what colors suit this season, I will only be inspired by the sensation that the season gives me; the icy clearness of the sour blue sky will express the season just as well as the tonalities of the leaves. My sensation itself may vary, the autumn may be soft and warm like a protracted summer or quite cool with a cold sky and lemon yellow trees that give a chilly impression and announce winter.

It is not enough to place colors, however beautiful, one beside the other; colors must also react on one another. Otherwise, you have cacophony.





Henri Matisse. The dessert: harmony in red (The red room), 1908.


What interests me most is neither still life nor landscape but the human figure. It is through it that I best succeed in expressing the nearly religious feeling that I have towards life. I do not insist upon the details of the face. I do not care to repeat them with anatomical exactness. Though I happen to have an Italian model whose appearance at first suggests nothing but a purely animal existence, yet I succeed in picking out among the lines of his face those which suggest that deep gravity which persists in every human being.

Suppose I want to paint a woman's body: first of all I imbue it with grace and charm, but I know that I must give something more. I will condense the meaning of this body by seeking its essential lines. The charm will be less apparent at first glance, but it must eventually emerge from the new image which will have a broader meaning, one more fully human.

I try to condense the meaning of this body [of a woman] by drawing its essential lines. The charm will then become less apparent at first glance, but in the long run it will begin emanate from the new image. This image at the same time will be enriched by a wider meaning, a more comprehensively human one, while the charm, being less apparent, will not be its only characteristic. It will be merely one element in the general conception of the figure.
Henri Matisse. Woman in purple coat
Woman in purple coat
Henri Matisse

1.1. Henri Matisse. Asia (1946)
1.2. Henri Matisse. Woman in hat (1905)

It would be a mistake to ascribe this creative power to an inborn talent. In art, the genius creator is not just a gifted being, but a person who has succeeded in arranging for their appointed end, a complex of activities, of which the work is the outcome. The artist begins with a vision — a creative operation requiring an effort. Creativity takes courage.

Cezanne, you see, is a sort of God of painting.

I don't paint things. I only paint the difference between things.

Color helps to express light, not the physical phenomenon, but the only light that really exists, that in the artist's brain.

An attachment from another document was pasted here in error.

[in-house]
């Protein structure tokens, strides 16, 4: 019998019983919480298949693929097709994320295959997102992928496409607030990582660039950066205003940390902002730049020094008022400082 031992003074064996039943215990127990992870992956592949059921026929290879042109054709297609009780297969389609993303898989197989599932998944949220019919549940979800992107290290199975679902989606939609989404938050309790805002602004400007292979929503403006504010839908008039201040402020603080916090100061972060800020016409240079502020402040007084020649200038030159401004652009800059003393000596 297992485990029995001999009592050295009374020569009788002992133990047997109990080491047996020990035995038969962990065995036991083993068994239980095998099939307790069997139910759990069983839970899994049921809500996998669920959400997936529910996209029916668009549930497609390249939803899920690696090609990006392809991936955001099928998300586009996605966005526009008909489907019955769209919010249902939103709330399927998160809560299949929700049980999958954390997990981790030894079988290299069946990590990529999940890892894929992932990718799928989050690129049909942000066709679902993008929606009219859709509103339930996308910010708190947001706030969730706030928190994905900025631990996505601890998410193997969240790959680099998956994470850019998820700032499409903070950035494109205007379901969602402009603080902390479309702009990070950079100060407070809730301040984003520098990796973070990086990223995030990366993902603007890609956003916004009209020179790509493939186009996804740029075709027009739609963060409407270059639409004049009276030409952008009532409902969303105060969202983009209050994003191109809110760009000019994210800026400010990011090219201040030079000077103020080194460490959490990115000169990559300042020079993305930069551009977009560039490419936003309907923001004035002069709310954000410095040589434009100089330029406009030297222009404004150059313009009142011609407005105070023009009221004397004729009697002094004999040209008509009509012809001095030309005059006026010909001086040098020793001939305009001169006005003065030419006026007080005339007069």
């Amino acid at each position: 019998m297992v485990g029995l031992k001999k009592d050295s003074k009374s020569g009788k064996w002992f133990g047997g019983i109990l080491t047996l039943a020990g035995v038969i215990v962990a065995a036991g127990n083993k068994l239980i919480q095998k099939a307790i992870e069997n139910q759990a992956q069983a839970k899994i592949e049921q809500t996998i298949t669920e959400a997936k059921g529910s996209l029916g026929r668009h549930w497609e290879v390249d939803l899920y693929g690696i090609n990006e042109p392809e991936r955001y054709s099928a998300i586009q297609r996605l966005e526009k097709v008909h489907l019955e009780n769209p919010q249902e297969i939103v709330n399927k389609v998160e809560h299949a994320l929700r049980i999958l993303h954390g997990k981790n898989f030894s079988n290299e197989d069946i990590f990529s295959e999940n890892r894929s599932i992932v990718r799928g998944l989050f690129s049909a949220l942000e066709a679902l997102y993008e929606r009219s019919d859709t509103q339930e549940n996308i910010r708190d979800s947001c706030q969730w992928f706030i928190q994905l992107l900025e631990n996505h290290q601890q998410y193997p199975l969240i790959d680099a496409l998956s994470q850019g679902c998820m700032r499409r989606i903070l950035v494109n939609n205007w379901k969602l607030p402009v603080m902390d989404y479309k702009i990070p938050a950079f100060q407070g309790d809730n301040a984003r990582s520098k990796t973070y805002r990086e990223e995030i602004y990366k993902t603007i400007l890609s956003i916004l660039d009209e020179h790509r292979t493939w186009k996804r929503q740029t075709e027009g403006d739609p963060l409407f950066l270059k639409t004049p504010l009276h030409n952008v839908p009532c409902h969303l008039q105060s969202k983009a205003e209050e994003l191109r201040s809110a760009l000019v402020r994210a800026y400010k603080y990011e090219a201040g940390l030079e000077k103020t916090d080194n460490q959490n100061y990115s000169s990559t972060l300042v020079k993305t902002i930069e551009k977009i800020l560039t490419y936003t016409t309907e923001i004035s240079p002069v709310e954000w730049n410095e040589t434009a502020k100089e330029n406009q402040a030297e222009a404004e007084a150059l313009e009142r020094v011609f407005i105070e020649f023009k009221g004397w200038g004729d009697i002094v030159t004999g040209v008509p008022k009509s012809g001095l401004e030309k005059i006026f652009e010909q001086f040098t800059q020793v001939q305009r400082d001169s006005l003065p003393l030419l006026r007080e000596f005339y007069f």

Henri Matisse. Luxury, peace and pleasure
Luxury, peace and pleasure
Henri Matisse
1904, 118×98 cm
Henri Matisse. The conversation
The conversation
Henri Matisse

Don't try to be original. Be simple. Be good technically, and if there is something in you, it will come out.

The artists must see all things as if he were seeing them for the first time. All his life he must see as he did when he was a child.

Slowly I discovered the secret of my art. It consists of a meditation on nature, on the expression of a dream which is always inspired by reality. With more involvement and regularity, I learned to push each study×A study is an exercise painting that helps the painter better understand the object he or she paints. It is simple and clear, like sample letters in a school student’s copybook. Rough and ready, not detailed, with every stroke being to the point, a study is a proven method of touching the world and making a catalogue of it. However, in art history, the status of the study is vague and open to interpretation. Despite its auxiliary role, a study is sometimes viewed as something far more significant than the finished piece. Then, within an impressive frame, it is placed on a museum wall.
So, when does a study remain a mere drill, and when can we call it an artwork in its own right, full of life and having artistic value? read more
in a certain direction. Little by little the notion that painting is a means of expression asserted itself, and that one can express the same thing in several ways. Exactitude is not truth,Delacroix liked to say.

All my efforts go into creating an art that can be understood by everyone.
Henri Matisse. Sleep
Sleep
Henri Matisse

Based on quotes of Henri Matisse "Notes of a Painter" (1908)

Title illustration: Henri Matisse. The joy of life. 1906, 241×175 cm